Abu Dhabi recently paid US$520 million for the rights to use the word ‘Louvre’ for 30 years. The country is spending a further US$747 for art loans and art advice. The franchising of art galleries and museums is a new trend. Abu Dhabi sits on 10% of the world’s known oil reserves and has plans to turn itself into the cultural capital of the Middle East. The new museum will be placed inside a US$27 billion centre that is perhaps the most ambitious arts project ever conceived, involving some of the highest profile architects alive today. The project is not without controversy though. In one corner sit the critics who argue that the ‘French’ collection is being compromised and diluted. On the other side are critics arguing that the new complex should feature Middle Eastern art and not ‘imported’ artefacts. The project stated with a meeting in 2004 that identified high-end tourism as a wave of the future. This, in turn, appeared to be driven by art and education, so a plan was born to attract a world-class cluster of cultural icons ranging from the Louvre to Yale University and the Sorbonne. One obvious parallel here is the Guggenheim in Las Vegas. There is also an art gallery in Skipol airport in Amsterdam. But is this really anything new? The works of Michelangelo and Donatello partly exist because of money provided by the Medicis, so culture has always been ‘bought’. The difference, perhaps, is context, but then again, everything has to start somewhere.
Ref: Newsweek (US), 6 August 2007, ‘Buying Culture’, Z. Krieger. www.newsweek.com

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The future of money and other matters

You’ve heard of the Internet of Things (IoT), where things that were once static and generally lacking in any form of intelligence ‘wake up’ and become somewhat aware of who they are, where they are and what condition they are in. This links with Big Data and predictive analytics, where objects generate data about themselves, and talk to other objects. As a consequence, many things that were once hidden, opaque or private become observable, verifiable and perhaps tradable.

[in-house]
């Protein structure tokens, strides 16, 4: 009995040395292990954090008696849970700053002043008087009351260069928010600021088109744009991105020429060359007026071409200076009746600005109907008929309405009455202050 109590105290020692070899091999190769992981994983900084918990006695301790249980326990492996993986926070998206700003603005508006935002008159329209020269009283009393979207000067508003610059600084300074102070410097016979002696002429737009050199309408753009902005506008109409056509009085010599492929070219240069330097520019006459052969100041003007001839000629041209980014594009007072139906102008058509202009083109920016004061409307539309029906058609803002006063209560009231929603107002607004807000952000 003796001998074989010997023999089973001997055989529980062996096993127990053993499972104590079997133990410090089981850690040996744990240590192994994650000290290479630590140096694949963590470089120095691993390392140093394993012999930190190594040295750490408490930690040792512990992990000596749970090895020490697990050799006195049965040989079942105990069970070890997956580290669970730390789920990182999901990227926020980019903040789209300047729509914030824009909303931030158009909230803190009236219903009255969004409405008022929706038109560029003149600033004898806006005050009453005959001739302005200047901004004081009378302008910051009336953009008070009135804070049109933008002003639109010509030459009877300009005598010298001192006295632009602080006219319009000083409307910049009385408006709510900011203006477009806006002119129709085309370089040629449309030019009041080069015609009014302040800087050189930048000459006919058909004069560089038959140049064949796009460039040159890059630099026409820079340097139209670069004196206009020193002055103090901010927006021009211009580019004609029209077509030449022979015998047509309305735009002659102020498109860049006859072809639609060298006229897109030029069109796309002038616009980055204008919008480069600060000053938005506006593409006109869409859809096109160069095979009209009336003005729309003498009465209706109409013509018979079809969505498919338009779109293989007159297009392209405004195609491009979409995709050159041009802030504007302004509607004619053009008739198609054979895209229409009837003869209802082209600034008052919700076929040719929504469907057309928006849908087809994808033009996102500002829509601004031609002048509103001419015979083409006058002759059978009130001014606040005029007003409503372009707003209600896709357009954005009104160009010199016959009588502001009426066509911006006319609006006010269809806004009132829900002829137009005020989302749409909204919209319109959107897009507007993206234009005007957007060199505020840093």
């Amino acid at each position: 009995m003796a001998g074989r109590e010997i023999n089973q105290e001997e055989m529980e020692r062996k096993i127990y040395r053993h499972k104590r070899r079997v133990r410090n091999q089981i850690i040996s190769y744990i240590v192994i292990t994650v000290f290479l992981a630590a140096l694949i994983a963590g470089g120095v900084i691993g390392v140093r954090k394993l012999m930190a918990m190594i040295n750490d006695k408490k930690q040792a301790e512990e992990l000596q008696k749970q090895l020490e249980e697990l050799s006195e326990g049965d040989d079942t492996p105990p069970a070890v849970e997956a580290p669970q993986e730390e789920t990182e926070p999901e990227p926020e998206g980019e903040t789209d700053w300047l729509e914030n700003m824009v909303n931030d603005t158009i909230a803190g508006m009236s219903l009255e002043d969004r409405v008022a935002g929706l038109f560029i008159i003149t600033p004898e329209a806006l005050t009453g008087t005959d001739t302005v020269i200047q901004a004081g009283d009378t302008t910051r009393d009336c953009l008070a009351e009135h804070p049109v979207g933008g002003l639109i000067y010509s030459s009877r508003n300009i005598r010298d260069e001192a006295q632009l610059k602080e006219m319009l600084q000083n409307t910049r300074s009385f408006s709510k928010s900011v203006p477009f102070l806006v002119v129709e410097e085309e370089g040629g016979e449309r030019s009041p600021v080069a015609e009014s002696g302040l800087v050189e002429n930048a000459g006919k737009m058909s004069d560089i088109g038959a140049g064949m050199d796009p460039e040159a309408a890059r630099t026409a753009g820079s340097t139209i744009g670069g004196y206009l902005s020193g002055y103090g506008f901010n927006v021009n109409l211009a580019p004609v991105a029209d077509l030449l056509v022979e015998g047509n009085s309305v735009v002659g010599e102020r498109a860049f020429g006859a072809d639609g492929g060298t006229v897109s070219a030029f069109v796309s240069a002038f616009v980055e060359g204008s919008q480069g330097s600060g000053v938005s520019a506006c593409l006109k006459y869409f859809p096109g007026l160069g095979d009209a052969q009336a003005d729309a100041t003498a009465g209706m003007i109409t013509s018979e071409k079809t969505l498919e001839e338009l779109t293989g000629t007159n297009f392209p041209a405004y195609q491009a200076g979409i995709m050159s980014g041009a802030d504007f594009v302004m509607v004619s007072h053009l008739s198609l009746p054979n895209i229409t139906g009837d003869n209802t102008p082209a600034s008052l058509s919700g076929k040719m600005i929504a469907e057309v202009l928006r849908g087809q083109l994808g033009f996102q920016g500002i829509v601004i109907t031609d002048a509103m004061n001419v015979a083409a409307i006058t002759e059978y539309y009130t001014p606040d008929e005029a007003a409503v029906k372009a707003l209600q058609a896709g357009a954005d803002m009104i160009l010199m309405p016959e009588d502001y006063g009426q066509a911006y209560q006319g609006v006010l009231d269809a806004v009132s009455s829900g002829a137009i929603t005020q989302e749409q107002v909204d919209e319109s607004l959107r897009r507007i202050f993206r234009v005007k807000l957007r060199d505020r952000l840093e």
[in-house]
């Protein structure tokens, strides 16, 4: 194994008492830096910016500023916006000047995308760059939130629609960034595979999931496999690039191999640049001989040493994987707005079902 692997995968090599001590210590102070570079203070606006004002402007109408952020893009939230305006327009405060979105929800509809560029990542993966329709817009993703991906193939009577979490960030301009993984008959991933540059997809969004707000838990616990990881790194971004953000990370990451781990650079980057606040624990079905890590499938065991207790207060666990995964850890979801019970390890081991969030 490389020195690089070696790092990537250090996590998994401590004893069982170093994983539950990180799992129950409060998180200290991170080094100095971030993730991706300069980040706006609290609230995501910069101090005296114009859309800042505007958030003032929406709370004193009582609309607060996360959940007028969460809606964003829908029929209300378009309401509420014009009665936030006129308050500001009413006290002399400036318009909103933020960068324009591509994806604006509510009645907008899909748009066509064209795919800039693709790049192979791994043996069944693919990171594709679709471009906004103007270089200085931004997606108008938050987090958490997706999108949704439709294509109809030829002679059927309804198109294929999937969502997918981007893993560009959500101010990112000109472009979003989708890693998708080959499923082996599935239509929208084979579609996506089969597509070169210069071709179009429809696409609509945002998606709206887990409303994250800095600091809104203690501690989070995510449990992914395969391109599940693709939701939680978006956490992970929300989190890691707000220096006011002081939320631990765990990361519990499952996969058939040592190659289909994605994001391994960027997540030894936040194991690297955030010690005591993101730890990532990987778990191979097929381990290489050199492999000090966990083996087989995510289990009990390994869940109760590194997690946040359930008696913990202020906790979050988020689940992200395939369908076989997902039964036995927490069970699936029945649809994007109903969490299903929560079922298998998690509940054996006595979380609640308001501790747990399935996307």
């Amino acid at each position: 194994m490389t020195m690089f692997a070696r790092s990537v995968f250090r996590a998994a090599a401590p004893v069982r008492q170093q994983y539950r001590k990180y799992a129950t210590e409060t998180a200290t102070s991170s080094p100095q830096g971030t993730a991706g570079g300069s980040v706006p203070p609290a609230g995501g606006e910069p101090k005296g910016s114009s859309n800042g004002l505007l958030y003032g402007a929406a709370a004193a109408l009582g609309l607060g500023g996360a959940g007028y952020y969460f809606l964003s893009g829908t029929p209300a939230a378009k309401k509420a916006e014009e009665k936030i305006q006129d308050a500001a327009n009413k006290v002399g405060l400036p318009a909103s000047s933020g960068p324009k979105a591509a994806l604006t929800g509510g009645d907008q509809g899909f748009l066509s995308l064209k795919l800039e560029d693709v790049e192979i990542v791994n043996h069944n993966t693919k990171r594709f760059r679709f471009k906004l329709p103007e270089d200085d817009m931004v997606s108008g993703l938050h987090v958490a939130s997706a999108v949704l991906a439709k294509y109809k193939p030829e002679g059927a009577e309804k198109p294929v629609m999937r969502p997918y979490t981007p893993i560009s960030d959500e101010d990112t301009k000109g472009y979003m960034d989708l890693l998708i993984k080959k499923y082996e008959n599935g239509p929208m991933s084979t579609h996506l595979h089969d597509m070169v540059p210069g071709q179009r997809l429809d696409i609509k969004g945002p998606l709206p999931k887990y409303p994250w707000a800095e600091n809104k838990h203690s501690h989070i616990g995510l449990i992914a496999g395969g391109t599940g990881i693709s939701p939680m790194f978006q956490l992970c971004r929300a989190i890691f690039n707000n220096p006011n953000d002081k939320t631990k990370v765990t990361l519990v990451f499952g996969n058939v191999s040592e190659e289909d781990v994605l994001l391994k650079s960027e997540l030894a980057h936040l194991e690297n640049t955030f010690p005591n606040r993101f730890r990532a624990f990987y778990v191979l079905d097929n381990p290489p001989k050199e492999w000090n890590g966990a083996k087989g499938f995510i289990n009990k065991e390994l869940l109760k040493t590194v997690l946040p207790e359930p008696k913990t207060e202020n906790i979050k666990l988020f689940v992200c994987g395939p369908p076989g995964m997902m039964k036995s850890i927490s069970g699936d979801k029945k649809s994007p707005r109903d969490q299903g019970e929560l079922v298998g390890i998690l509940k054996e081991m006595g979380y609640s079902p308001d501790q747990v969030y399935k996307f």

One consequence of the IoT is that physical objects start to have digital doubles and start to dissolve into a spectrum that is neither wholly physical nor wholly digital. This is a world in which ‘real’ and ‘virtual’ start to lose clear meaning and where companies that were once purely in the business of selling physical products start to be involved with data, information and added value services.

For example, if you connect a pair of shoes to the internet they can start to generate data. They can record their ‘mileage’ so to speak, advise us when they need to be booked in for shoe repair (or do this themselves) or even diagnose certain medical problems, something that could be more valuable than the shoes themselves. Similarly, if you connect a floor or a carpet to the internet it can recognise people that walk across it or recognise when someone it knows falls down and doesn’t get up, which might trigger a call to a neighbour or the ambulance services.

What might such developments mean for money and banks?

First of all, let’s not get too ahead of ourselves with digital or connected money. According to De La Rue, the banknote printer, 85% of all transactions globally are still cash and while central banks and large companies might delight in the idea of a totally digital and frictionless future, many ordinary people prefer the anonymity and security of physical money. But what if money was to become fully digital and smart? For instance, what if you could program money to achieve certain social or political goals?

Allow me to elaborate.

In a smart future, where money becomes intelligent, my money will know where it is and whether it should perhaps be somewhere else. My money would have the ability to move itself around, either with or without my direct control, seeking better interest rates or responding to current and future needs.

This happens already with trading algorithms, but I’m talking about ordinary savings and cheque accounts. At a basic level, my money will know what I’m buying and when I’m likely to need something else. It would know, for example, when I’ve bought a car and could talk to it about it’s likely lifespan and forewarn me of the need to save to buy another.

Similarly, tax could become real time. No more annual tax returns, instead tax could be removed at point of purchase, as it is already with sales tax. But, and here’s the clever bit, with smart tax paid in real time, governments could vary the tax paid on particular items according to observed spending patterns, lifestyle choices and government policies. So, for example, the tax on a packet of cigarettes might be 50%, but if I try to buy another packet on the same day the tax on the second packet might rise to 90%. Tax becomes dynamic.